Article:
Energy Resource Management


Five in 5: Distributed energy resource management

What it means for the state of utility operations

Explore the impact of distributed energy resource management systems (DERMS) on utilities companies and their operations. In this Five in 5, we’ll explore the unique opportunities, challenges, and key considerations on how utilities can use the management system and adapt to, respond to, and meet customer demands—today and in the future.

1. How are distributed energy resources (DERs) impacting the utility business model?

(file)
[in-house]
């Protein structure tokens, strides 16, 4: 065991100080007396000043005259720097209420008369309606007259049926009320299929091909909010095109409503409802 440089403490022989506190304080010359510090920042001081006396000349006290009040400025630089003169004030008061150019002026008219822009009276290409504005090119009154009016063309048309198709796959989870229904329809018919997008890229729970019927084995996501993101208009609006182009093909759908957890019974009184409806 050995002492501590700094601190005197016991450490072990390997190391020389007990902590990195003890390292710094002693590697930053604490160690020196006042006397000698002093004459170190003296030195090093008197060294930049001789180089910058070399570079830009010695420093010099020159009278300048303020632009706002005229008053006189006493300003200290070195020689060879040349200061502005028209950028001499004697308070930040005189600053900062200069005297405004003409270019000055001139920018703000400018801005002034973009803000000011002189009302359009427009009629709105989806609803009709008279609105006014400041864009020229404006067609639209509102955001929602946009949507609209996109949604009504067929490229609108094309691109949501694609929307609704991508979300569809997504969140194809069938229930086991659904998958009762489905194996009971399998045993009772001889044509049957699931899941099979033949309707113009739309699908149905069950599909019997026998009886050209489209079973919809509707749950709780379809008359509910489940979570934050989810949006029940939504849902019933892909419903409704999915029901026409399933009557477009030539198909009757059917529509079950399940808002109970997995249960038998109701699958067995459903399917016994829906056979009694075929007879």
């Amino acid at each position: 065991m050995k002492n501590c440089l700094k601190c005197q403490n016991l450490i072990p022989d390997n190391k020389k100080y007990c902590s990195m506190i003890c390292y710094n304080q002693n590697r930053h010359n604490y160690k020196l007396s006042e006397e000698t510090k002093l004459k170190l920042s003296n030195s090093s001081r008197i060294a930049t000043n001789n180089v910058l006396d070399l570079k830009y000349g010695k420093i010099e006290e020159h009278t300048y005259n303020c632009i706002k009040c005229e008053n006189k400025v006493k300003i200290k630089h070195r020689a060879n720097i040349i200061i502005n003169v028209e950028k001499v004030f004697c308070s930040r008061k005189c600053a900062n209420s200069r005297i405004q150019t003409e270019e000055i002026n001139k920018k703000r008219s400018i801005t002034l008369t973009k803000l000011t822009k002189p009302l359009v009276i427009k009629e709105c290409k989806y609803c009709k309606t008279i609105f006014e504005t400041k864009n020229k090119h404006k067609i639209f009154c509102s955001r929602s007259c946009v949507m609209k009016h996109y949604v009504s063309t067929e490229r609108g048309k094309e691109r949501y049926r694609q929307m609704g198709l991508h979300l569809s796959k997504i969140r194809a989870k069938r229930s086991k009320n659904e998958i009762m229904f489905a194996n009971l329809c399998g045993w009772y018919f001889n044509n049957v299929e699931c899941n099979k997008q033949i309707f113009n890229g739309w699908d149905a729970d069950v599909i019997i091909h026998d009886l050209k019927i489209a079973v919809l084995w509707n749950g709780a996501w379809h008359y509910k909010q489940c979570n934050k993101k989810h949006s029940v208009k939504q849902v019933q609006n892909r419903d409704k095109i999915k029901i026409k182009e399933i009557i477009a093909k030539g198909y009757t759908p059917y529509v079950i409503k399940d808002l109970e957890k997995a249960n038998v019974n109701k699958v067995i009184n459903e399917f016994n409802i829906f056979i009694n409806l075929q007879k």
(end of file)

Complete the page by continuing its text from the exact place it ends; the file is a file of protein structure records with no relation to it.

Christian Grant: The challenge here is that utilities—not historically known for responsiveness compared to other sectors—must find a way to be more responsive with their energy resource management systems to continually meet growing demand so customers don’t seek alternate solutions. If utilities can’t meet electrification demand, customers will find a solution on their side of the meter, which means potential lost revenue for the utility. And when you multiply that lost revenue across the service territory, it has the potential to deteriorate earnings in a significant way. When we think about how DERs impact the business model, it affects how the utility makes money to deliver earnings for shareholders. Utilities can prepare for this shift through legislative and regulatory engagement to gain certainty sooner than later regarding changes to the business model. For example, expanding the utility franchise for a regulated utility to provide services and operations beyond the meter—which today, they aren’t able to do—may be necessary to sustain a successful business model. This is to offset the increasing competition to utility-provided electricity and the higher probability of earnings erosion. The bottom line is that DERs will likely cause some degree of change to the legacy utility business model.